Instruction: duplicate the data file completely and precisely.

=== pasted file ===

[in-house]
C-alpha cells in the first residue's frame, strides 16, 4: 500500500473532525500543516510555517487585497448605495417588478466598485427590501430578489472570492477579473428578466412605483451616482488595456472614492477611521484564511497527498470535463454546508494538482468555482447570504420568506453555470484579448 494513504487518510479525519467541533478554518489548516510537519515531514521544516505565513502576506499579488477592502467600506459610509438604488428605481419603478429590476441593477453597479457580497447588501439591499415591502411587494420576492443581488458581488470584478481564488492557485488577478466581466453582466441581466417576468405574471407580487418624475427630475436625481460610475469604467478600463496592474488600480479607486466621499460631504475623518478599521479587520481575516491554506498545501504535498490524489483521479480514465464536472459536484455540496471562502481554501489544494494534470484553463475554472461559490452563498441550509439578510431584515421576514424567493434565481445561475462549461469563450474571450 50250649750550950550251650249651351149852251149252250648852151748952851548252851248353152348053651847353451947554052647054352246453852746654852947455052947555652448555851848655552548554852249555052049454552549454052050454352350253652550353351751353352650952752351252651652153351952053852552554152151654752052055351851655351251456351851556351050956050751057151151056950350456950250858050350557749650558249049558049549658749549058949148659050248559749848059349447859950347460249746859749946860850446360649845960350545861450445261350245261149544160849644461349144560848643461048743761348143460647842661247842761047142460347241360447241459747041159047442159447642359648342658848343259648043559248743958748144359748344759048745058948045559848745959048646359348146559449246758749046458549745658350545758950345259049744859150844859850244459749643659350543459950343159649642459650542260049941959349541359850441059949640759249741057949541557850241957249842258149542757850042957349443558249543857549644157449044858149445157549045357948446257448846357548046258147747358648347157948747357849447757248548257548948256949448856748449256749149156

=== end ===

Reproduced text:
[in-house]
C-alpha cells in the first residue's frame, strides 16, 4: 500500500473532525500543516510555517487585497448605495417588478466598485427590501430578489472570492477579473428578466412605483451616482488595456472614492477611521484564511497527498470535463454546508494538482468555482447570504420568506453555470484579448 494513504487518510479525519467541533478554518489548516510537519515531514521544516505565513502576506499579488477592502467600506459610509438604488428605481419603478429590476441593477453597479457580497447588501439591499415591502411587494420576492443581488458581488470584478481564488492557485488577478466581466453582466441581466417576468405574471407580487418624475427630475436625481460610475469604467478600463496592474488600480479607486466621499460631504475623518478599521479587520481575516491554506498545501504535498490524489483521479480514465464536472459536484455540496471562502481554501489544494494534470484553463475554472461559490452563498441550509439578510431584515421576514424567493434565481445561475462549461469563450474571450 50250649750550950550251650249651351149852251149252250648852151748952851548252851248353152348053651847353451947554052647054352246453852746654852947455052947555652448555851848655552548554852249555052049454552549454052050454352350253652550353351751353352650952752351252651652153351952053852552554152151654752052055351851655351251456351851556351050956050751057151151056950350456950250858050350557749650558249049558049549658749549058949148659050248559749848059349447859950347460249746859749946860850446360649845960350545861450445261350245261149544160849644461349144560848643461048743761348143460647842661247842761047142460347241360447241459747041159047442159447642359648342658848343259648043559248743958748144359748344759048745058948045559848745959048646359348146559449246758749046458549745658350545758950345259049744859150844859850244459749643659350543459950343159649642459650542260049941959349541359850441059949640759249741057949541557850241957249842258149542757850042957349443558249543857549644157449044858149445157549045357948446257448846357548046258147747358648347157948747357849447757248548257548948256949448856748449256749149156